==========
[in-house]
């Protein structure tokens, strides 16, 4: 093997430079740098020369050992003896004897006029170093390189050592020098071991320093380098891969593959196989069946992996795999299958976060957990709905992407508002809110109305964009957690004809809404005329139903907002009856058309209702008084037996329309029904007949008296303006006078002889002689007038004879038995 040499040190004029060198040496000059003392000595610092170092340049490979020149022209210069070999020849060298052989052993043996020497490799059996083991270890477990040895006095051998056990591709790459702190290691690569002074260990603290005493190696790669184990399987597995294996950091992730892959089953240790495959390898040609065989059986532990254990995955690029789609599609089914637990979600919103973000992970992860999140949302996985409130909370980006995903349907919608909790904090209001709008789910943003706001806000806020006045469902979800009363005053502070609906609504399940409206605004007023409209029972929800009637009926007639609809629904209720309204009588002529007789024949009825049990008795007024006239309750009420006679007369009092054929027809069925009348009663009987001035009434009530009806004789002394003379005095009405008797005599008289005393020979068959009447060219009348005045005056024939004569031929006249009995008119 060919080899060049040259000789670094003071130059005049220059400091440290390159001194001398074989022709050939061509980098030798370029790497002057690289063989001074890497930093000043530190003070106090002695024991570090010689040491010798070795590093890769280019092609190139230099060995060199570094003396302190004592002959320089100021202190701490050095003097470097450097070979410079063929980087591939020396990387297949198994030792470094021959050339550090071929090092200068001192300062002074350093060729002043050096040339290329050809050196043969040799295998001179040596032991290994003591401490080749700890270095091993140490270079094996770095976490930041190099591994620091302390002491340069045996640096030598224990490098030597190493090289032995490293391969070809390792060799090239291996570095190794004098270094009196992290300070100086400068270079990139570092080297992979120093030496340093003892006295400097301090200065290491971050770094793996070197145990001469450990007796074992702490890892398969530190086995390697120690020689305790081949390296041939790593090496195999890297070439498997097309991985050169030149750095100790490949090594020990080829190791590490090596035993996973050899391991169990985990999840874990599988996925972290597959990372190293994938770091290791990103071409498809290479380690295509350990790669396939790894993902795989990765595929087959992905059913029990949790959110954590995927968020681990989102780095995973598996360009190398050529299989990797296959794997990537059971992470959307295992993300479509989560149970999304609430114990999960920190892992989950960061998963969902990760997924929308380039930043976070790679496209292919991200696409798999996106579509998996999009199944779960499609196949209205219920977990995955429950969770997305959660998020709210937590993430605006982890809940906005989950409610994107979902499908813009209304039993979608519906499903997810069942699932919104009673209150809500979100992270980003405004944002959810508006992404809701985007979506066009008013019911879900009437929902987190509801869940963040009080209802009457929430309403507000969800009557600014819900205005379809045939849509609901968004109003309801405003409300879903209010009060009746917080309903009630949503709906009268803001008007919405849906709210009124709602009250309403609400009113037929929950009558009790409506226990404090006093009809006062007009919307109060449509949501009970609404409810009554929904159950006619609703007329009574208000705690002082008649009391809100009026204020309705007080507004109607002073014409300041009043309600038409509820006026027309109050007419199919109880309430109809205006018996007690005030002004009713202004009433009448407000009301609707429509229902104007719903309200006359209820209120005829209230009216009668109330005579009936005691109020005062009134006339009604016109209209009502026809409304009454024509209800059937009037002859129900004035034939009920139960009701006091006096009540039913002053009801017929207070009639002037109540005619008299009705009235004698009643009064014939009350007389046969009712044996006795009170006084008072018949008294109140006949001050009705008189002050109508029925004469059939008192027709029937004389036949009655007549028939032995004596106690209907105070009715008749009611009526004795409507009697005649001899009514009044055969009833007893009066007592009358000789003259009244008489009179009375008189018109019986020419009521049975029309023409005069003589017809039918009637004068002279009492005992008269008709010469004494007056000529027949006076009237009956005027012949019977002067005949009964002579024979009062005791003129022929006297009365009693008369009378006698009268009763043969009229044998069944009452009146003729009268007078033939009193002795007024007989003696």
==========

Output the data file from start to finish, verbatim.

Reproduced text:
[in-house]
């Protein structure tokens, strides 16, 4: 093997430079740098020369050992003896004897006029170093390189050592020098071991320093380098891969593959196989069946992996795999299958976060957990709905992407508002809110109305964009957690004809809404005329139903907002009856058309209702008084037996329309029904007949008296303006006078002889002689007038004879038995 040499040190004029060198040496000059003392000595610092170092340049490979020149022209210069070999020849060298052989052993043996020497490799059996083991270890477990040895006095051998056990591709790459702190290691690569002074260990603290005493190696790669184990399987597995294996950091992730892959089953240790495959390898040609065989059986532990254990995955690029789609599609089914637990979600919103973000992970992860999140949302996985409130909370980006995903349907919608909790904090209001709008789910943003706001806000806020006045469902979800009363005053502070609906609504399940409206605004007023409209029972929800009637009926007639609809629904209720309204009588002529007789024949009825049990008795007024006239309750009420006679007369009092054929027809069925009348009663009987001035009434009530009806004789002394003379005095009405008797005599008289005393020979068959009447060219009348005045005056024939004569031929006249009995008119 060919080899060049040259000789670094003071130059005049220059400091440290390159001194001398074989022709050939061509980098030798370029790497002057690289063989001074890497930093000043530190003070106090002695024991570090010689040491010798070795590093890769280019092609190139230099060995060199570094003396302190004592002959320089100021202190701490050095003097470097450097070979410079063929980087591939020396990387297949198994030792470094021959050339550090071929090092200068001192300062002074350093060729002043050096040339290329050809050196043969040799295998001179040596032991290994003591401490080749700890270095091993140490270079094996770095976490930041190099591994620091302390002491340069045996640096030598224990490098030597190493090289032995490293391969070809390792060799090239291996570095190794004098270094009196992290300070100086400068270079990139570092080297992979120093030496340093003892006295400097301090200065290491971050770094793996070197145990001469450990007796074992702490890892398969530190086995390697120690020689305790081949390296041939790593090496195999890297070439498997097309991985050169030149750095100790490949090594020990080829190791590490090596035993996973050899391991169990985990999840874990599988996925972290597959990372190293994938770091290791990103071409498809290479380690295509350990790669396939790894993902795989990765595929087959992905059913029990949790959110954590995927968020681990989102780095995973598996360009190398050529299989990797296959794997990537059971992470959307295992993300479509989560149970999304609430114990999960920190892992989950960061998963969902990760997924929308380039930043976070790679496209292919991200696409798999996106579509998996999009199944779960499609196949209205219920977990995955429950969770997305959660998020709210937590993430605006982890809940906005989950409610994107979902499908813009209304039993979608519906499903997810069942699932919104009673209150809500979100992270980003405004944002959810508006992404809701985007979506066009008013019911879900009437929902987190509801869940963040009080209802009457929430309403507000969800009557600014819900205005379809045939849509609901968004109003309801405003409300879903209010009060009746917080309903009630949503709906009268803001008007919405849906709210009124709602009250309403609400009113037929929950009558009790409506226990404090006093009809006062007009919307109060449509949501009970609404409810009554929904159950006619609703007329009574208000705690002082008649009391809100009026204020309705007080507004109607002073014409300041009043309600038409509820006026027309109050007419199919109880309430109809205006018996007690005030002004009713202004009433009448407000009301609707429509229902104007719903309200006359209820209120005829209230009216009668109330005579009936005691109020005062009134006339009604016109209209009502026809409304009454024509209800059937009037002859129900004035034939009920139960009701006091006096009540039913002053009801017929207070009639002037109540005619008299009705009235004698009643009064014939009350007389046969009712044996006795009170006084008072018949008294109140006949001050009705008189002050109508029925004469059939008192027709029937004389036949009655007549028939032995004596106690209907105070009715008749009611009526004795409507009697005649001899009514009044055969009833007893009066007592009358000789003259009244008489009179009375008189018109019986020419009521049975029309023409005069003589017809039918009637004068002279009492005992008269008709010469004494007056000529027949006076009237009956005027012949019977002067005949009964002579024979009062005791003129022929006297009365009693008369009378006698009268009763043969009229044998069944009452009146003729009268007078033939009193002795007024007989003696």